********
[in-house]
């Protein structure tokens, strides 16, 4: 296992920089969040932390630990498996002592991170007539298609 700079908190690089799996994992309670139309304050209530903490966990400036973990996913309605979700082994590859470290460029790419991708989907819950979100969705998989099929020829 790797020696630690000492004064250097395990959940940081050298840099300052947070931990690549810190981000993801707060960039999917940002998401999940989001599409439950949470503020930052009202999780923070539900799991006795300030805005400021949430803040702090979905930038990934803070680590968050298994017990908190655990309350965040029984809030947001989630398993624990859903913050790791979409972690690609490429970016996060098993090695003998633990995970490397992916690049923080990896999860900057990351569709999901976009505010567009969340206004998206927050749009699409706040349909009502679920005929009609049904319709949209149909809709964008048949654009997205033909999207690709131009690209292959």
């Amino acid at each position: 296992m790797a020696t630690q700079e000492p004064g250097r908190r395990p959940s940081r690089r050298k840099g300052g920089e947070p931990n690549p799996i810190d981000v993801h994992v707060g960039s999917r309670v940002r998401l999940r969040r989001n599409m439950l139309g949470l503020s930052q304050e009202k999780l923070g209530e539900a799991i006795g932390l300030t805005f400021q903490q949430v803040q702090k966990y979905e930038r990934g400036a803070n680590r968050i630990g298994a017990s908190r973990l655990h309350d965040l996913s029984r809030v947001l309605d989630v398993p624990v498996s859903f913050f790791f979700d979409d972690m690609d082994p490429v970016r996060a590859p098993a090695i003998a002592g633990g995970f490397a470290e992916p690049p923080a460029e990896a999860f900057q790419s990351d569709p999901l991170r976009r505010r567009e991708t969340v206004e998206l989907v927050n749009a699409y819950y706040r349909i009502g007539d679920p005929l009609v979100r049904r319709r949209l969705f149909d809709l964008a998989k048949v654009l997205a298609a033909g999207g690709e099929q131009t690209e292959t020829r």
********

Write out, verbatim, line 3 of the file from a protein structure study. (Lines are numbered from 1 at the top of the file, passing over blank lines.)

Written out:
């Amino acid at each position: 296992m790797a020696t630690q700079e000492p004064g250097r908190r395990p959940s940081r690089r050298k840099g300052g920089e947070p931990n690549p799996i810190d981000v993801h994992v707060g960039s999917r309670v940002r998401l999940r969040r989001n599409m439950l139309g949470l503020s930052q304050e009202k999780l923070g209530e539900a799991i006795g932390l300030t805005f400021q903490q949430v803040q702090k966990y979905e930038r990934g400036a803070n680590r968050i630990g298994a017990s908190r973990l655990h309350d965040l996913s029984r809030v947001l309605d989630v398993p624990v498996s859903f913050f790791f979700d979409d972690m690609d082994p490429v970016r996060a590859p098993a090695i003998a002592g633990g995970f490397a470290e992916p690049p923080a460029e990896a999860f900057q790419s990351d569709p999901l991170r976009r505010r567009e991708t969340v206004e998206l989907v927050n749009a699409y819950y706040r349909i009502g007539d679920p005929l009609v979100r049904r319709r949209l969705f149909d809709l964008a998989k048949v654009l997205a298609a033909g999207g690709e099929q131009t690209e292959t020829r």